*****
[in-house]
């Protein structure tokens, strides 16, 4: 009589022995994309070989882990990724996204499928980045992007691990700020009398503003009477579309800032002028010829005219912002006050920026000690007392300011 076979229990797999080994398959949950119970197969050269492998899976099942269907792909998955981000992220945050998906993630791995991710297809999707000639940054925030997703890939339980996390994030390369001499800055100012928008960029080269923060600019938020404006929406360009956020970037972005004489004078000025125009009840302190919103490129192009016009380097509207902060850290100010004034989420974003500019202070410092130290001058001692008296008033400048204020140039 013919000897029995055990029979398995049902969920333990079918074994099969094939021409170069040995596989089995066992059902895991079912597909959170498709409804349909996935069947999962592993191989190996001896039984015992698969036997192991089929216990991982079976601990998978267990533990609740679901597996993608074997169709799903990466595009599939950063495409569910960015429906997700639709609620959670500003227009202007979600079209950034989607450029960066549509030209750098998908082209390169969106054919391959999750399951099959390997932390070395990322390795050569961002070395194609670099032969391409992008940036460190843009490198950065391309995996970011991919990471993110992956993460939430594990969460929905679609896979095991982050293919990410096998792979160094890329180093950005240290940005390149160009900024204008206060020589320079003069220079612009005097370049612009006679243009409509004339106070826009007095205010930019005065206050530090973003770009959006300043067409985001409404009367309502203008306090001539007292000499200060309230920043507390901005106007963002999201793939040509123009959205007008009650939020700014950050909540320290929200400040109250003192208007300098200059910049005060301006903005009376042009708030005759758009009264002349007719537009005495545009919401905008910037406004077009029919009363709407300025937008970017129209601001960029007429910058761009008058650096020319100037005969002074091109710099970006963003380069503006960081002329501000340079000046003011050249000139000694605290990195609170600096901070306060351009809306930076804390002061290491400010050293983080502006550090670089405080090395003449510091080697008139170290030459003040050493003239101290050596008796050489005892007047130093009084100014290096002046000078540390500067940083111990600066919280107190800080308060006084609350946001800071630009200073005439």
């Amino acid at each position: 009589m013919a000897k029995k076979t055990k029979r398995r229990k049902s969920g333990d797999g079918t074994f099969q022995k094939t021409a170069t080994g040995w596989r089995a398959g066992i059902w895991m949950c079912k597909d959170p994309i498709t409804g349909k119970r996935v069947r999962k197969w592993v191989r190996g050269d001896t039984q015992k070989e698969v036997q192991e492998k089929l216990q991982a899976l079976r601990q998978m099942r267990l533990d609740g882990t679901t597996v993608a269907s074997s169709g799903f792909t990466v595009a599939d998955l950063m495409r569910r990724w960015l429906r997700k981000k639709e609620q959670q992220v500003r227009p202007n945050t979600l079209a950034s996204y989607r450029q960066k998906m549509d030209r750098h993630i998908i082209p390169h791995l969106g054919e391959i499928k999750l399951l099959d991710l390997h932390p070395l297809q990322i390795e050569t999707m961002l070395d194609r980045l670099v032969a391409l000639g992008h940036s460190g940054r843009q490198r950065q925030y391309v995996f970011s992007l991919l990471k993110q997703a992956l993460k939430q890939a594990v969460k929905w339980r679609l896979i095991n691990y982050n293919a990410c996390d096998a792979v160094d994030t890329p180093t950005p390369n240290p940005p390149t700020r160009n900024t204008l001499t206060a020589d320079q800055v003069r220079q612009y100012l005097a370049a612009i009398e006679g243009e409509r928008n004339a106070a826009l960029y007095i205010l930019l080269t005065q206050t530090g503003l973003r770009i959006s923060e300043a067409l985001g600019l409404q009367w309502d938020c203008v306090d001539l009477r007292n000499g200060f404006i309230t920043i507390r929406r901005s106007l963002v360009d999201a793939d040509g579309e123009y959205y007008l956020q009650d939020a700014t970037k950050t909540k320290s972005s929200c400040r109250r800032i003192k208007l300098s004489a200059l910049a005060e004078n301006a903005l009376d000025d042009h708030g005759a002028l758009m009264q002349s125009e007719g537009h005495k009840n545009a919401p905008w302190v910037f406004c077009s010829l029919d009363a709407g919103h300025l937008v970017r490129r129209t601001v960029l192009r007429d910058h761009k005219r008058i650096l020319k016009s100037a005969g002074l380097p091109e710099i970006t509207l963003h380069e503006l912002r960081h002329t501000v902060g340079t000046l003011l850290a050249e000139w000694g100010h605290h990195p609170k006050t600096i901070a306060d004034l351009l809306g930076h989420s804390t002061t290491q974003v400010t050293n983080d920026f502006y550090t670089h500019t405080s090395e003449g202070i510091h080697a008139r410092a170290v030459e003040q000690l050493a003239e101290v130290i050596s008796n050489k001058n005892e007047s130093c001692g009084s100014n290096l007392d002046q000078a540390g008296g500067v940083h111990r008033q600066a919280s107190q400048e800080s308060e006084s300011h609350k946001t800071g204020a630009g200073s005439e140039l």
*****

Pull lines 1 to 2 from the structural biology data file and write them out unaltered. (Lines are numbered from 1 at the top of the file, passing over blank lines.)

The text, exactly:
[in-house]
């Protein structure tokens, strides 16, 4: 009589022995994309070989882990990724996204499928980045992007691990700020009398503003009477579309800032002028010829005219912002006050920026000690007392300011 076979229990797999080994398959949950119970197969050269492998899976099942269907792909998955981000992220945050998906993630791995991710297809999707000639940054925030997703890939339980996390994030390369001499800055100012928008960029080269923060600019938020404006929406360009956020970037972005004489004078000025125009009840302190919103490129192009016009380097509207902060850290100010004034989420974003500019202070410092130290001058001692008296008033400048204020140039 013919000897029995055990029979398995049902969920333990079918074994099969094939021409170069040995596989089995066992059902895991079912597909959170498709409804349909996935069947999962592993191989190996001896039984015992698969036997192991089929216990991982079976601990998978267990533990609740679901597996993608074997169709799903990466595009599939950063495409569910960015429906997700639709609620959670500003227009202007979600079209950034989607450029960066549509030209750098998908082209390169969106054919391959999750399951099959390997932390070395990322390795050569961002070395194609670099032969391409992008940036460190843009490198950065391309995996970011991919990471993110992956993460939430594990969460929905679609896979095991982050293919990410096998792979160094890329180093950005240290940005390149160009900024204008206060020589320079003069220079612009005097370049612009006679243009409509004339106070826009007095205010930019005065206050530090973003770009959006300043067409985001409404009367309502203008306090001539007292000499200060309230920043507390901005106007963002999201793939040509123009959205007008009650939020700014950050909540320290929200400040109250003192208007300098200059910049005060301006903005009376042009708030005759758009009264002349007719537009005495545009919401905008910037406004077009029919009363709407300025937008970017129209601001960029007429910058761009008058650096020319100037005969002074091109710099970006963003380069503006960081002329501000340079000046003011050249000139000694605290990195609170600096901070306060351009809306930076804390002061290491400010050293983080502006550090670089405080090395003449510091080697008139170290030459003040050493003239101290050596008796050489005892007047130093009084100014290096002046000078540390500067940083111990600066919280107190800080308060006084609350946001800071630009200073005439």